Kizer Plans to Release 15 New Models by the End of June

Kizer has 15 models planned for the first half of 2021. The new knives favor EDC sizes and designs for the most part, with an emphasis on affordability as well.

Interestingly, the steel of choice on these knives is N690; whether or not this means Kizer is transitioning completely away from VG-10 for these Vanguard-style models remains to be seen.

We’ve covered two of these, the Grazioso and the Deviant, individually before: you can read those stories here and here. For convenience and organization, we’ve broken up the releases by scheduled release month – even when that month has already passed, as it seems like some of those knives have still yet to arrive.


Critical Mini

The Critical Mini is a smaller variation on Matthew Christensen’s earlier Kizer collaboration, the Critical. This one brings the blade length down to 2.81 inches, and can come as a flipper or thumb stud knife.


This design, by Steven Kempa, is mid-size, premium offering. The wharncliffe blade is made from S35VN and runs to 3.33 inches in length. A titanium frame lock, the VK1-FL’s scales have a diagonal texture cut into them.



The Infinity is a design from Kizer stalwart Azo Mai, and is far from the only one he’s bringing us this year. This is an EDC-sized knife with a quirky, bulbous, leaf-shaped blade. A 2.96-inch blade length keeps the Infinity widely legal and easy to carry, and it comes with either a front or standard flipper setup.


That’s right: the October is releasing in April. This ones comes to us from custom maker Dmitry Osarenko, and has the same stout, angular look as his handmade stuff. Its 2.93-inch modified sheepsfoot blade looks ready to work, and, like the Infinity, you’ll be able to choose between two different opening methods: opening hole, or exaggerated fuller.


This one is a three-way collaboration between Azo Mai, Yeu Dong (Doctor EDC online), and Rey Ye (of ReyLight). You might think three designers would lead to a “Too Many Cooks” situation, but in fact the Lan is as straightforward as a folder can be, with a no-nonsense 3.34-inch blade that comes in both American and Japanese tanto flavors.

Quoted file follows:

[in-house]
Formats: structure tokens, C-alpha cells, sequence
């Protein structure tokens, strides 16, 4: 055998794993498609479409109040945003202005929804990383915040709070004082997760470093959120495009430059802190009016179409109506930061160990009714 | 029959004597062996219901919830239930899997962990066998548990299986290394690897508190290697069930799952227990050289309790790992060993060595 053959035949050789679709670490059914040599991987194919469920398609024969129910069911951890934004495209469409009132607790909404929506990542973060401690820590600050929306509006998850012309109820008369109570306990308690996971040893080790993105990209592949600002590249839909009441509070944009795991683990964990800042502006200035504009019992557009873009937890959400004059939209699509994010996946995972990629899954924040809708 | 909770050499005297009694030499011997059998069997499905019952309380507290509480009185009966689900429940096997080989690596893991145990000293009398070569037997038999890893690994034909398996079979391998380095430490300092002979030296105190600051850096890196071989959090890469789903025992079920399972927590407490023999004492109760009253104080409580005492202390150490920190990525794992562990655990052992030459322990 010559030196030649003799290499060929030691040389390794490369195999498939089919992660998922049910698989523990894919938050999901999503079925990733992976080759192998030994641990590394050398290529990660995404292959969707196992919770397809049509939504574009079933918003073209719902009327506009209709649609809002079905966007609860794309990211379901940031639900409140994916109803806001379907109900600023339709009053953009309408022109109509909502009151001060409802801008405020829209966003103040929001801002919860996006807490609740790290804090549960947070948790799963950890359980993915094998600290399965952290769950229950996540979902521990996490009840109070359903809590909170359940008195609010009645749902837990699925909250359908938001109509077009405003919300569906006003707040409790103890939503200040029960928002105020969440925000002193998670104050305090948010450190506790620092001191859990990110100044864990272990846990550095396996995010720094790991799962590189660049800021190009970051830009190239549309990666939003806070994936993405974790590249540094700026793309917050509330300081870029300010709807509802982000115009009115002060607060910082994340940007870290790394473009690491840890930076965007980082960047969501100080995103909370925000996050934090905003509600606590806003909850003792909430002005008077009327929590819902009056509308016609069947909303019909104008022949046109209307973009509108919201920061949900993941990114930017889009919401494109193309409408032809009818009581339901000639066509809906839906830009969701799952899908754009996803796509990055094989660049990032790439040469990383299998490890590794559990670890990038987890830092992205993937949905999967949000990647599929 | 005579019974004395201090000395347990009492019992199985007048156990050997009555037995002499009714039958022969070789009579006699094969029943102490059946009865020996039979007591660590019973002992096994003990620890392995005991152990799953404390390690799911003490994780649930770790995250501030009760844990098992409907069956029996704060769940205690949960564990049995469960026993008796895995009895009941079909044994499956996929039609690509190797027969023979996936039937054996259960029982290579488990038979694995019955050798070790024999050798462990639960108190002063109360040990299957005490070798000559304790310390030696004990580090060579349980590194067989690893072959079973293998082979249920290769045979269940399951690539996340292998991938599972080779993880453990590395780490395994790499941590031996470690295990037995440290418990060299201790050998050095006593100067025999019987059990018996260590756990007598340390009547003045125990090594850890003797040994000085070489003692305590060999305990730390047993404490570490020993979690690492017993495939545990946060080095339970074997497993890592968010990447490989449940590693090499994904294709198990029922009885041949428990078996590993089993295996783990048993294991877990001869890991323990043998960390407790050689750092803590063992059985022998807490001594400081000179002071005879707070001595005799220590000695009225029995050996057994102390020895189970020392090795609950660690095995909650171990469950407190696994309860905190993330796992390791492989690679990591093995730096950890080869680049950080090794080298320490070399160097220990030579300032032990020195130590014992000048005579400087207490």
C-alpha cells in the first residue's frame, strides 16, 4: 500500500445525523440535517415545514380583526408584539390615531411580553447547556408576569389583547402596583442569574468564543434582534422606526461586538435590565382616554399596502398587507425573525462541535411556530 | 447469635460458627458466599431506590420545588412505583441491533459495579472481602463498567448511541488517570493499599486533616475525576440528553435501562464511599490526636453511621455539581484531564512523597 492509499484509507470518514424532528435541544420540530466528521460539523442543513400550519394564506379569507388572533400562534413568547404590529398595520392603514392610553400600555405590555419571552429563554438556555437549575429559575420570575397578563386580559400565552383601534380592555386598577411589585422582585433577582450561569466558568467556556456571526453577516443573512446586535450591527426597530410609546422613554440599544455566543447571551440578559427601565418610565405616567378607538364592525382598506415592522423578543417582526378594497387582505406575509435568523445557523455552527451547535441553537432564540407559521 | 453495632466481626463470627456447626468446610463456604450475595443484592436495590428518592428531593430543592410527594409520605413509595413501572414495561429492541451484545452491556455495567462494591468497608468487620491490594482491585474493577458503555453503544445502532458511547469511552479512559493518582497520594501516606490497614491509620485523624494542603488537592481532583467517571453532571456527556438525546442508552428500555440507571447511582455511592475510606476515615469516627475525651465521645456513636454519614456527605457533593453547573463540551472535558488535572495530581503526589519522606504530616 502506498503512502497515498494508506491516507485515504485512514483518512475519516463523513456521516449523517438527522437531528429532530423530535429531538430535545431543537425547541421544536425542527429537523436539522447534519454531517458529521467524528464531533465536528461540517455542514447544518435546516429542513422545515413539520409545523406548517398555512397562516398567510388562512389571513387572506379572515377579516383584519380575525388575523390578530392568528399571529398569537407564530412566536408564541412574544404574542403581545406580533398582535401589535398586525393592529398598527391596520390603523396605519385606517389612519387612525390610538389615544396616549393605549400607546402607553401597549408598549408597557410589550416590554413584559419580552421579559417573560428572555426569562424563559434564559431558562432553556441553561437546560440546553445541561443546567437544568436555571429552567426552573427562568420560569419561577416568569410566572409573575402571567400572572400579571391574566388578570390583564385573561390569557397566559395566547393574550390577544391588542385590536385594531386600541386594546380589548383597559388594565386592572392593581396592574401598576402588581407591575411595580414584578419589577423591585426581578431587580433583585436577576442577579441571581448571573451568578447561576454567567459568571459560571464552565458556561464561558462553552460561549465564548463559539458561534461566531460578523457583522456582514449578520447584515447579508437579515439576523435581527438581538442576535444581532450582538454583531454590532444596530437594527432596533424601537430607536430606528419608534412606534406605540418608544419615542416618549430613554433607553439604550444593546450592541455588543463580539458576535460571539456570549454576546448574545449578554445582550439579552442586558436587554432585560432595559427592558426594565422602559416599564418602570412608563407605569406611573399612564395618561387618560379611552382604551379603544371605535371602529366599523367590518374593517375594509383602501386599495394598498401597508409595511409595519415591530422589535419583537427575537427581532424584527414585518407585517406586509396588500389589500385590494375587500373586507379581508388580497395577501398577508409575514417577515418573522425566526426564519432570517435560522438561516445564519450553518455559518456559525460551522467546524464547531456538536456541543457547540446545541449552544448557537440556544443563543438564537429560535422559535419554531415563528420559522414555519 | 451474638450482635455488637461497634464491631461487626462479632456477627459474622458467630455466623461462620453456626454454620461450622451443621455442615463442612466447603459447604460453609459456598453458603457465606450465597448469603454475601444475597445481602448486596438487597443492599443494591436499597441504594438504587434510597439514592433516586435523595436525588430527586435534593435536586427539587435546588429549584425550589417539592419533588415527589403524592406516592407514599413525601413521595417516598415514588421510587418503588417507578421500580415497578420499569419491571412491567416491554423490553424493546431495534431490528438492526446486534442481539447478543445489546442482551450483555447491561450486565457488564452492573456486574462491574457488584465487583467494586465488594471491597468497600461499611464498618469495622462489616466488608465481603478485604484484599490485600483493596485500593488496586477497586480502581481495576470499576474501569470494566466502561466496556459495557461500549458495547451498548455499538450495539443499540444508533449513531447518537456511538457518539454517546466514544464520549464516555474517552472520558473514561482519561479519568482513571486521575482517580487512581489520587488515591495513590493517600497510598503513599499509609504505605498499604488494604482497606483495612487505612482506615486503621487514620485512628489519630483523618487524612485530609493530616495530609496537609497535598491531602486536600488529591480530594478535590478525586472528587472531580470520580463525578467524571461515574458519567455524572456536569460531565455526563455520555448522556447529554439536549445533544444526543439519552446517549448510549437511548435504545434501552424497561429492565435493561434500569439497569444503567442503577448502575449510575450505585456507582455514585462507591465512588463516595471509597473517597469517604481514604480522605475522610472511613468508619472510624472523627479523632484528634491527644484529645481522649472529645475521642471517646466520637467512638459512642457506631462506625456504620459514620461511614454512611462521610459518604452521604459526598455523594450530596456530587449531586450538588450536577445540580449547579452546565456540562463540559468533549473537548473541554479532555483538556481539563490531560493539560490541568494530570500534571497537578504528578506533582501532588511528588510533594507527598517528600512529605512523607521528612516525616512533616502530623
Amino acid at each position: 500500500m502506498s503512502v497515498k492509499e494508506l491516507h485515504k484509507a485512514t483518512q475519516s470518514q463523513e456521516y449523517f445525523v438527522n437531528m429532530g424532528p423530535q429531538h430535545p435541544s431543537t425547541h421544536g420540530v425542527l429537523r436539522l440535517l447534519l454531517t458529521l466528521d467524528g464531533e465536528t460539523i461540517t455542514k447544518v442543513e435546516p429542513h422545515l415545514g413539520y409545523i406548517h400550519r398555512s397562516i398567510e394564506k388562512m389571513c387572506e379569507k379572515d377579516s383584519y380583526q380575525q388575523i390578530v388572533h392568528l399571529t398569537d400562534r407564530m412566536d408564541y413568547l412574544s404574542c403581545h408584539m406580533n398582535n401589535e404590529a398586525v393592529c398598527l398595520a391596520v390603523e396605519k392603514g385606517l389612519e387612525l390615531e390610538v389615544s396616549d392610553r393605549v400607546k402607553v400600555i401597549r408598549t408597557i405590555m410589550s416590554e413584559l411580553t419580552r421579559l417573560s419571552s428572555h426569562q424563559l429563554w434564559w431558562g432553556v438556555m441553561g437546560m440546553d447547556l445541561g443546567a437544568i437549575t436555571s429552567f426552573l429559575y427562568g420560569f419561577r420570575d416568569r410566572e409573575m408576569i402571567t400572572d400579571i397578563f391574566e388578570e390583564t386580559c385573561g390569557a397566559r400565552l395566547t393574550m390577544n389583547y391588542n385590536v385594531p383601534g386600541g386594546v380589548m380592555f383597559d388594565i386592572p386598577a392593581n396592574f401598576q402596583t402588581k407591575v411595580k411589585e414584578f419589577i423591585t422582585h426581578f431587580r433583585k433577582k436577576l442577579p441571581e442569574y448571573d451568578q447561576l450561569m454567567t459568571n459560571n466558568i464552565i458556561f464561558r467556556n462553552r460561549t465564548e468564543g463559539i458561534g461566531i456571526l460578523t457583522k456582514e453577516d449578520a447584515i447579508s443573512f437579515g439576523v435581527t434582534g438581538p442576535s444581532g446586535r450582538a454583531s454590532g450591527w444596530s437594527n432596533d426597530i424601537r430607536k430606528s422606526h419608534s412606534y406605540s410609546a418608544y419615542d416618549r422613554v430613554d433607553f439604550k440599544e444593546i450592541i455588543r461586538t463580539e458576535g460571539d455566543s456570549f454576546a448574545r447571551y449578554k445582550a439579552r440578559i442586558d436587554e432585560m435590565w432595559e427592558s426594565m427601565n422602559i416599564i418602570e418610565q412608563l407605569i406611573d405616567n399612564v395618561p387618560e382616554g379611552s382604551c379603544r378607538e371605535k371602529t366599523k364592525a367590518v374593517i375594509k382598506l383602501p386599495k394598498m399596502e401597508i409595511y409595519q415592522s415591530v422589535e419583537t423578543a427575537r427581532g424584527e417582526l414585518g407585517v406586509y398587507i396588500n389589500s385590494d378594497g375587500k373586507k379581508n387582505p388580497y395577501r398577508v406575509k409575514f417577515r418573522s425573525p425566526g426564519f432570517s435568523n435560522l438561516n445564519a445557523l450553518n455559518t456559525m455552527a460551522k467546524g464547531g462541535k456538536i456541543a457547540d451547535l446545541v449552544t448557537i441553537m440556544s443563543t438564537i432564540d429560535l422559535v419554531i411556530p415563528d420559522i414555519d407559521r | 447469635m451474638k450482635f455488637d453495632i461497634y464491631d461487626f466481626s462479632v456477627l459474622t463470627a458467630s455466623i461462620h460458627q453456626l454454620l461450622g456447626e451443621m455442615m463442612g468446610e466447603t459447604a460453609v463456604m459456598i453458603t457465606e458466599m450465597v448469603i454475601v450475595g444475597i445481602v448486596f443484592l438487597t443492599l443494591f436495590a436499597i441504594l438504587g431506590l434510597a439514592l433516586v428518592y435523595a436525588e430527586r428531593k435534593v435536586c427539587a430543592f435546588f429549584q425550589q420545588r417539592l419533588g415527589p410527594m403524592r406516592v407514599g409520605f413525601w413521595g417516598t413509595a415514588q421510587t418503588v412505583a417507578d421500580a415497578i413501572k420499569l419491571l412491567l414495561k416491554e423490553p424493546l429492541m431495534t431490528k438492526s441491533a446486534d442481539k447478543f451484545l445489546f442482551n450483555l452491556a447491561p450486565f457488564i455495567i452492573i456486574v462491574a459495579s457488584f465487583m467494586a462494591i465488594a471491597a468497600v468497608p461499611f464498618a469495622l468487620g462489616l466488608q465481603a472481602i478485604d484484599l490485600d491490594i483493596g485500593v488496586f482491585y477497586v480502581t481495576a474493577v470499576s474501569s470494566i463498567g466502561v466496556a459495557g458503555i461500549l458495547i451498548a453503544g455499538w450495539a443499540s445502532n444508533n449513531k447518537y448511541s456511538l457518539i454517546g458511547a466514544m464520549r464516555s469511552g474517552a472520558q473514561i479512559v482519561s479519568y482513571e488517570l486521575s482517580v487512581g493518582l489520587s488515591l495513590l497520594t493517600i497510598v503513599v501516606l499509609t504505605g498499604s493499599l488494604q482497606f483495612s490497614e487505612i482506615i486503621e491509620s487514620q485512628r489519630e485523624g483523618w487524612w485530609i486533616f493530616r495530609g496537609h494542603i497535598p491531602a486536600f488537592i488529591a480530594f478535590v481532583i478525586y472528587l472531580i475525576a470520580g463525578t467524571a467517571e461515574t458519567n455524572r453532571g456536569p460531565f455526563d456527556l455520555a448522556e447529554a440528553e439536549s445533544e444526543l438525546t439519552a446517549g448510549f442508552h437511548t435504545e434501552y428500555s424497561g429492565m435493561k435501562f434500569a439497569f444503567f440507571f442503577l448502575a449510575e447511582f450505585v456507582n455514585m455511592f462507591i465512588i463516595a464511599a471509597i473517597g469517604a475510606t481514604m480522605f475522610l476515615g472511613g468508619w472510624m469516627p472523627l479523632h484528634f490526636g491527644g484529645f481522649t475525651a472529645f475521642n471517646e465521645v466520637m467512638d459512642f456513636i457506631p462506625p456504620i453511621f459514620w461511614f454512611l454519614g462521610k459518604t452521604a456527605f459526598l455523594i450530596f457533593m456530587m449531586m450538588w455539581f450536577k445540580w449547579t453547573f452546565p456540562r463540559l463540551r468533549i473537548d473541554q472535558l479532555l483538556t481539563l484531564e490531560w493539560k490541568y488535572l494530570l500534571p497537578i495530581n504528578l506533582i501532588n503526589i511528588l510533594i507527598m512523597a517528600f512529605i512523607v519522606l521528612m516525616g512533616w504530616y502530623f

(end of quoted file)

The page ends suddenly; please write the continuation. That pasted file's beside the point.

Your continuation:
Shark Tooth

While the name “Shark Tooth” is cool and all, this one looks less like a squaloid fang and more like a whole shark, right down to the fins serving as a crossguard. This fixed blade is based off of a custom of the same name from Eddie Diaz of Macho Blades.

Mini Bay

The Mini Bay sees Azo Mai teaming up with another designer – in this case, Liz of Kizer. The Mini Bay is indeed very small, a pint-sized font flipper with multicolored G-10 scales, a slipjoint mechanism, and front flipper deployment.

De L’Orme

Justin Lundquist continues his recent streak of production collaborations with this latest from Kizer. The De L’Orme is another front flipper, with a sub-3″ blade shape that reads like a modernized straight razor. A premium-only release (at least for now), the De L’Orme’s blade steel is S35VN, and the handle material either G-10 or carbon fiber.

October (Premium)

This is the Bladesmith variant of the October model by Dmitry Osarenko, with suitably, if unsurprisingly, upgraded materials: S35VN blade steel and titanium scales.


Releasing alongside the premium October is another Osarenko design, the Quatch. This one has a 2.96-inch cleaver blade, embellished with a chunky little fuller and a bullnose harpoon swedge.


Hawaiian knife maker Nalu Boersma joins the Kizer corral with this one, a mid-sized flipper with a 3.48-inch blade. Boersma gave this design a Japanese tanto blade, and the holes in the handle scales echo a similar visual flourish on his custom work.


The In-Yan, the work of custom outfit Assassin Knives, takes the prize for biggest knife in this 2021 catalog, with a 3.81-inch drop point blade. It opens with an in-line flipper tab, and the sinuous, G-10 handle scale is capped by a faux bolster made from a second piece of G-10.

Knife in Featured Image: Kizer Mini Bay

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